Sunday, June 21, 2009

Iran and the US -- and the Problem of Afghanistan

Iran and US through Afghanistan

Bahman Aghai Diba, PhD International Law - Persian Journal

Iran sees its cooperation in the Afghanistan exactly contrary to the US view. This means, Iran is not interested in helping the West solve its problems in Afghanistan and then go to other problems. It sees the cooperation in Afghanistan as something that comes at the end. When other problems of the USA and Iran are solved, then Iran may help the USA in Afghanistan as an advantage or a concession to the US.

The US Administration, under President Obama, in a major shift in U.S. policy, declared that the United States wanted to invite Iran to a conference on the future of Afghanistan, which was held at the end of March 2009. Iran's government spokesman, Elham, responded that the Islamic Republic would consider such a request, (1) and later Iran actually took part in it. At the same time, Iranian Foreign Minister Mottaki said the United States came to Afghanistan aiming to root out extremism, restore security and fight the drugs trade."All indicators in regard to these three areas show that the conditions have deteriorated sharply," he told state television. (2)

However, two things were obvious in Mr. Elham's remarks: First, the US and the West (NATO), were in "need" of help in Afghanistan. Second: They have "asked" Iran for help and Iran was going to consider the possible help because: "it was ready to help Afghanistan as it battles a growing Taliban insurgency".

While Iran and the United States sat at the same table to discuss Afghanistan after the September 11, 2001, the Bush administration later called Iran as a member of the Axis of Evil.

Iranian regime felt betrayed. Instead of getting some of the "spoil" in return for its services in war, it was made target of more criticisms. This was a source that put the government of Iran in attack from inside. The extremists that had asked the government not to cooperate in Afghan issues were made bolder and they took the American position in Afghanistan vis a vis Iran as a proof that were right. They ask what are the guarantees that we do not get the same response after helping the Americans in Afghanistan?

Iran and the US both want:

1- The Taliban out of power in Afghanistan and disconnected with Pakistan
2- The stability of state in Afghanistan ( Iran is more concerned about areas close to Iran)
3- The control on narcotic drugs (Iran and US both want this but for their own reasons. Both of them are consumption centers, but Iran is also a transit route. US is worried the drugs get the money for Taliban and Al-Qaida and other terrorists)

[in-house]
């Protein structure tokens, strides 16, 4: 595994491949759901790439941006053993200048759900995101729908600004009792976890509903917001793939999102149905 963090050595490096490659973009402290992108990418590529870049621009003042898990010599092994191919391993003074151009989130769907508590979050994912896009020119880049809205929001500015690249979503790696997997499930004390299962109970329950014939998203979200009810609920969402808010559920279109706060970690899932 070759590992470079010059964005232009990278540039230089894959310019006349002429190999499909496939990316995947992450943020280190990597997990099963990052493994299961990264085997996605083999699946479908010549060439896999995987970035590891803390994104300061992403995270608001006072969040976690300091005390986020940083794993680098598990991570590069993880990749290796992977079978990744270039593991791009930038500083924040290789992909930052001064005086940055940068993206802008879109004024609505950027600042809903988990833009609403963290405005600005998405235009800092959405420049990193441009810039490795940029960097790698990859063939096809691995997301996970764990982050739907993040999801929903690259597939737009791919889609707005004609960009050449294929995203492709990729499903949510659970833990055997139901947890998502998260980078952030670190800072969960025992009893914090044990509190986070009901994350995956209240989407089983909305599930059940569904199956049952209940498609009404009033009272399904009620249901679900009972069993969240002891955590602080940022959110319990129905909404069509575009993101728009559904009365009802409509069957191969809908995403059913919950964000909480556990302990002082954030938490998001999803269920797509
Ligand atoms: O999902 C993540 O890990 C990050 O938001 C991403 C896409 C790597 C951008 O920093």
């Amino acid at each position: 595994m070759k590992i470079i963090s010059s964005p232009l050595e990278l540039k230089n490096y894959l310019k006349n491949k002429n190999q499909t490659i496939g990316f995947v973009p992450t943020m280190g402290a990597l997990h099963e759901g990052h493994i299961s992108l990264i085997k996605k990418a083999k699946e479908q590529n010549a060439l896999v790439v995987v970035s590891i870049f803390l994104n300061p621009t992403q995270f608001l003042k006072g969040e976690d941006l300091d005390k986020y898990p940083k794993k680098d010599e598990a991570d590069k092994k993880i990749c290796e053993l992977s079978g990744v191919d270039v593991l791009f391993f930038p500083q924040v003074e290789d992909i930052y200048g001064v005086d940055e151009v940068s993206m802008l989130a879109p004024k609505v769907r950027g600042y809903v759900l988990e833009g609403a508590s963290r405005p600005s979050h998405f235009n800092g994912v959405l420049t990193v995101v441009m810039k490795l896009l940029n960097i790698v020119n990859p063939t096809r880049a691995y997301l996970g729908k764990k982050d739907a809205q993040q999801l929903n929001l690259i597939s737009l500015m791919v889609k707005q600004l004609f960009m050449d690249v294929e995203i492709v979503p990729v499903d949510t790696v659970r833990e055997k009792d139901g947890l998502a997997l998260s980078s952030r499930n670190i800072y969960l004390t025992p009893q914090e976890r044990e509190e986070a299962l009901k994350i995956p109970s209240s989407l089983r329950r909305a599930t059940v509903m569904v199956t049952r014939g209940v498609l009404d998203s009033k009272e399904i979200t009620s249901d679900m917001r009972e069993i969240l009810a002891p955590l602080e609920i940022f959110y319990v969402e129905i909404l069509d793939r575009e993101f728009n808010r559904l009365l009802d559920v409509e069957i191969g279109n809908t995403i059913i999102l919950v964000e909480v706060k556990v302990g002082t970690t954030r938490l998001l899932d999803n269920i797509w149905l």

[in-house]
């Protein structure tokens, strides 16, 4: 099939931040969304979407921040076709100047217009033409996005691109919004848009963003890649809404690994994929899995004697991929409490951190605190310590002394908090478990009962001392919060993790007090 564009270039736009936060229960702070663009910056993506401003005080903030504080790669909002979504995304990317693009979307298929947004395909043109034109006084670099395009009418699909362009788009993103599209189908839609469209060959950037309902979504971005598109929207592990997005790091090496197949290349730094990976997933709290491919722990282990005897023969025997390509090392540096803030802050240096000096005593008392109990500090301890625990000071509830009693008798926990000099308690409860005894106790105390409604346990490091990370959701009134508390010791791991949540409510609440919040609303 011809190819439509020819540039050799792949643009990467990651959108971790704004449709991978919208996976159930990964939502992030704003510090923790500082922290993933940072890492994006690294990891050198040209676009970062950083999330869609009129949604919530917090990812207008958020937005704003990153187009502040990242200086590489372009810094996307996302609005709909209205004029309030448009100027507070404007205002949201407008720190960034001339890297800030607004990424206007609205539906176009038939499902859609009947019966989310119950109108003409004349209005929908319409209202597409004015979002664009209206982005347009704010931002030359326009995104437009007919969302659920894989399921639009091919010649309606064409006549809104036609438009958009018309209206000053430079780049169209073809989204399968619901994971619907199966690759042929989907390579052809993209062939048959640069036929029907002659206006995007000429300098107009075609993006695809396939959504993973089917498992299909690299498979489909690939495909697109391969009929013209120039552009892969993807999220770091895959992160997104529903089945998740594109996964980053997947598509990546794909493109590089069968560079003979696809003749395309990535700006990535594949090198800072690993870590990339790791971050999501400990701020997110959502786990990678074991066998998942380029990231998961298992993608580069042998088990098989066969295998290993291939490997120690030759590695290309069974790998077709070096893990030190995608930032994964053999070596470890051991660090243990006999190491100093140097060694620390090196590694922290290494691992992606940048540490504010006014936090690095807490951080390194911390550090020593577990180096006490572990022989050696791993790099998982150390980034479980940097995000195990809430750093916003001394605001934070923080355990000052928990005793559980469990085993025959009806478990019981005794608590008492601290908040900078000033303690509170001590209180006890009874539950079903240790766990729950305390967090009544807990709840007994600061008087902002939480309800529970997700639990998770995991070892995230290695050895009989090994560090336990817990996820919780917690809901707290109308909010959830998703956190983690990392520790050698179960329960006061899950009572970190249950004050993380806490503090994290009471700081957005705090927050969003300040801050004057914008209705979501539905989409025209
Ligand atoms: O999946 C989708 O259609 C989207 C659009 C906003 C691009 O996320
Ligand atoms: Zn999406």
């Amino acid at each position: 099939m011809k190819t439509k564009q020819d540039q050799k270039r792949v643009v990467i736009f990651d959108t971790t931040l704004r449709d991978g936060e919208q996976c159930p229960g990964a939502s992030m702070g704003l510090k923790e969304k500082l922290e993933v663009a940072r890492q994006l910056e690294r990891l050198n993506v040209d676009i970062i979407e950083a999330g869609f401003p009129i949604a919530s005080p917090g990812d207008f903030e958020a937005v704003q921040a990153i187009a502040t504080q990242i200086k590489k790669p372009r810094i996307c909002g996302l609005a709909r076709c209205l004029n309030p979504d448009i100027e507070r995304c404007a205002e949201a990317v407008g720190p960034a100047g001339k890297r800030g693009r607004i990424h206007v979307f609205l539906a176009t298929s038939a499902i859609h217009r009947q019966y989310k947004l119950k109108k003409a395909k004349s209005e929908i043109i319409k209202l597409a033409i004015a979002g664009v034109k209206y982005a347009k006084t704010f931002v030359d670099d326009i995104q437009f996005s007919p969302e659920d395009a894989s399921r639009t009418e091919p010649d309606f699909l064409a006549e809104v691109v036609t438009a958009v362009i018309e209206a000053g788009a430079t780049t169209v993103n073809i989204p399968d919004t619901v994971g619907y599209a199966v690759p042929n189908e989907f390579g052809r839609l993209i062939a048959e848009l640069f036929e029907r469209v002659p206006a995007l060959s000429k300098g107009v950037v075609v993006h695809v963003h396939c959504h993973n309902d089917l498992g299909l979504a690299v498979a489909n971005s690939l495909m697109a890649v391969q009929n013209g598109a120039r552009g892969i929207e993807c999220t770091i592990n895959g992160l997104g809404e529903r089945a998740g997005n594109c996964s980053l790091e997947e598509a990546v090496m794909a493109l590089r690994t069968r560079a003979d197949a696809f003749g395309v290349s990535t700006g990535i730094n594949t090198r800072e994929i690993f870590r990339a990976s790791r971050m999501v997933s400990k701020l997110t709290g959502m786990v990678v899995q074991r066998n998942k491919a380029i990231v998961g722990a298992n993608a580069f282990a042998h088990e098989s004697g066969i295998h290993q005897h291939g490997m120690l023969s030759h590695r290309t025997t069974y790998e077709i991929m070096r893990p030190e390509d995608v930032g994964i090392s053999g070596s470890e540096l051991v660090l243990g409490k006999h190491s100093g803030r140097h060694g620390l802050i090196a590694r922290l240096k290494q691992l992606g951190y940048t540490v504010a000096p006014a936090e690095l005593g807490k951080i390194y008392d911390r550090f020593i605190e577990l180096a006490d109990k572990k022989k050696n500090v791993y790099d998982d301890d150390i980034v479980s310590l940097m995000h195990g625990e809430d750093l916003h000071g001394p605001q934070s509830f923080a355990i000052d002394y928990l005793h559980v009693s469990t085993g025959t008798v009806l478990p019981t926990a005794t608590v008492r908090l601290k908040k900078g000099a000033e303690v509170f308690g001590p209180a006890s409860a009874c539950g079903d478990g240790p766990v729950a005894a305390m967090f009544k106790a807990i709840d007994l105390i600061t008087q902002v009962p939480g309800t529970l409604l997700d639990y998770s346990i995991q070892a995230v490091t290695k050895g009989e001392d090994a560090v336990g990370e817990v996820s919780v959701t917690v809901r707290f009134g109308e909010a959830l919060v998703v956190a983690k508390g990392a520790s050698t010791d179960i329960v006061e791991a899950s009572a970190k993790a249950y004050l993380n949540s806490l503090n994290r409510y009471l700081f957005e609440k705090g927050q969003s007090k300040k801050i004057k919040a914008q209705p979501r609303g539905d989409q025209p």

4- They both do fear from Sunni terrorism headed by Al-Qaida.

At the same time, they have conflicts

1- The US does not wish to see the dominance of Iran in Afghanistan
2- The US is afraid of Shiite terrorism (3)
3- Iran does not want to see the American or Western plans succeed anywhere.
4- The Iranian regime hates to see the growth of democratic institutions in Afghanistan
5- Iranian regime does not want Afghanistan to be used as a base for Western (US) military operations against Iran.
6- Iran is more afraid of the USA than Taliban.

Kayhan Newspaper, close to the Supreme Leader, in an article (under the title of: "NATO's begging of Iran along with arrogance!") has mentioned: "In a move to take distance from their previous positions based on ignoring the influence of Iran in Afghanistan, the Europe and the USA have been forced to invite Iran to the gathering of the G-8 in the same field, while NATO and the USA confess that they are close to total defeat in Afghanistan and they see Iran as the only way to escape however, the Foreign Minister of Italy has said: this is an opportunity for Iran to get out of isolation (!)." (4)

Also, Aleddin Borojerdi, the Chairman of National Security and Foreign Policy Commission of the Iranian Majles have said: "Iran is against stabilization of the presence of [foreign] forces in Afghanistan, the experience in Afghanistan has proved that presence of foreign forces would lead to the deterioration of extremism and terrorism in that region." (5)

A review of these points leavers no doubt about the different ways of Iran and the US in looking at the problems in Afghanistan. Iran and USA have not the same time lines for cooperation in Afghanistan.